The segmented vaccine sign-up system, though, has proved to be only a minor issue locally. In Berkshire County, most vaccine doses for Phase Two are scheduled for large-scale public clinics, which means that a vast majority of the county’s appointment slots can be found directly at maimmunizations.org.
Representatives for Western Massachusetts also called attention to the scarcity of vaccination clinics in Hampshire and Franklin counties.
In a statement, state Sen. Jo Comerford, D-Northampton, pointed to the absence of mass vaccination sites, limits on the number of doses being sent to local boards of health and a lack of public transportation.
“The Baker administration has left the people of Hampshire and Franklin Counties high and dry and utterly disadvantaged as the Commonwealth heads into Phase Two,” she wrote. “When seniors … woke up this morning to news that it was their turn to sign up, they had virtually nowhere to turn.”
After advocacy from Comerford, as well as other area lawmakers including state Rep. Paul Mark, D-Peru, and state Sen. Adam Hinds, D-Pittsfield, the state announced that it would provide 3,000 additional doses each week to the region, according to an update Thursday afternoon.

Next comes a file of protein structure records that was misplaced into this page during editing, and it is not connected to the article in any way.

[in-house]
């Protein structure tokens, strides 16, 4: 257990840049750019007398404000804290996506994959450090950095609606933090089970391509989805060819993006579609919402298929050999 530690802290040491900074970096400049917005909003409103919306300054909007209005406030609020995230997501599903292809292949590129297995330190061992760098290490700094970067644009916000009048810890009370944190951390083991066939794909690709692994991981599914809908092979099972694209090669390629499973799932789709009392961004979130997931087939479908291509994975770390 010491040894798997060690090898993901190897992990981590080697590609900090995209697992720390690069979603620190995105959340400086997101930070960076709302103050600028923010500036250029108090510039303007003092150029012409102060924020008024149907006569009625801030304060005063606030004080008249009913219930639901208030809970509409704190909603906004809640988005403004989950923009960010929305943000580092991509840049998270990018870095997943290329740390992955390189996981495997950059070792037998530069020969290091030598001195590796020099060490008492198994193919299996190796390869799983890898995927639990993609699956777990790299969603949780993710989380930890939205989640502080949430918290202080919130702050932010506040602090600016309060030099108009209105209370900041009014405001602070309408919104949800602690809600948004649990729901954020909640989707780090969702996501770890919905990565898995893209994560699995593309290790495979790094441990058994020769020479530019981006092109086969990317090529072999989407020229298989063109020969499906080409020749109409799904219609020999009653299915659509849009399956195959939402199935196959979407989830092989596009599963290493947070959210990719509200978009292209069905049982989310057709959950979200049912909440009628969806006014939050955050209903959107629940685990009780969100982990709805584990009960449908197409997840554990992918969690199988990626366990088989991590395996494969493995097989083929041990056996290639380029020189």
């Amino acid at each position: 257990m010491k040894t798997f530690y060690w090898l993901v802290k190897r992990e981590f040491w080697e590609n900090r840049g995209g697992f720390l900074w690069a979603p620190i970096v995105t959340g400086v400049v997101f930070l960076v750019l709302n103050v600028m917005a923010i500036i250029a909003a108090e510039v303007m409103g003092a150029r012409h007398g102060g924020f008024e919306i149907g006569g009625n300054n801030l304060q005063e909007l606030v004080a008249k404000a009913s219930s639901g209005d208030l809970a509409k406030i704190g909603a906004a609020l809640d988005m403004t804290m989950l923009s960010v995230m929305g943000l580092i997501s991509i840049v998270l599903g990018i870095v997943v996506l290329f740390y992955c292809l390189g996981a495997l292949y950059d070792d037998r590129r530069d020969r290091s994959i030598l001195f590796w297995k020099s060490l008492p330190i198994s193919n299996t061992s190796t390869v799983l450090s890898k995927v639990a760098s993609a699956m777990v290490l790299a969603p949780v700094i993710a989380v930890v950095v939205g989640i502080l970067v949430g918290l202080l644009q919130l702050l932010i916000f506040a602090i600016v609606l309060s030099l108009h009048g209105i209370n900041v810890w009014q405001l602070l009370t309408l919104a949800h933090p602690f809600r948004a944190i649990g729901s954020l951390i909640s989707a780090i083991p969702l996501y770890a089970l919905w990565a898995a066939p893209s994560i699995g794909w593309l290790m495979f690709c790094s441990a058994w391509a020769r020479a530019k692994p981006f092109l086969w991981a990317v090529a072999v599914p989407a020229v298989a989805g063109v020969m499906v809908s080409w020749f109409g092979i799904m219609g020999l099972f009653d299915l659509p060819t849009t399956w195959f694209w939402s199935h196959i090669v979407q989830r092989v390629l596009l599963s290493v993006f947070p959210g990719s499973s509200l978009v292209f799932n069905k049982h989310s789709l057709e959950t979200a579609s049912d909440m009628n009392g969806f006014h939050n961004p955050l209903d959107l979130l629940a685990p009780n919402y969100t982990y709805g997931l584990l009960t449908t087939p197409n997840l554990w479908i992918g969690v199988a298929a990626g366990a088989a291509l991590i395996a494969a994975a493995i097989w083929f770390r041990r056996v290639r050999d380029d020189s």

Hinds celebrated the additional doses but called on the Department of Public Health to deliver doses equitably moving forward.
“This is a stark example of the kind of a dogged attention to regional equity we need to ensure the safety of everyone in the Commonwealth,” he told The Eagle.
According to the state’s map, Franklin County has only one vaccination location, a Greenfield CVS, and no large-scale public sites, while Hampshire County has three sites — two in Amherst and one in Northampton. According to census estimates, there are a combined 44,000 people ages 65 and over in the two counties.
In Berkshire County, which has about 30,000 people age 65 and older, there are three large-scale clinics and eight vaccination sites in total.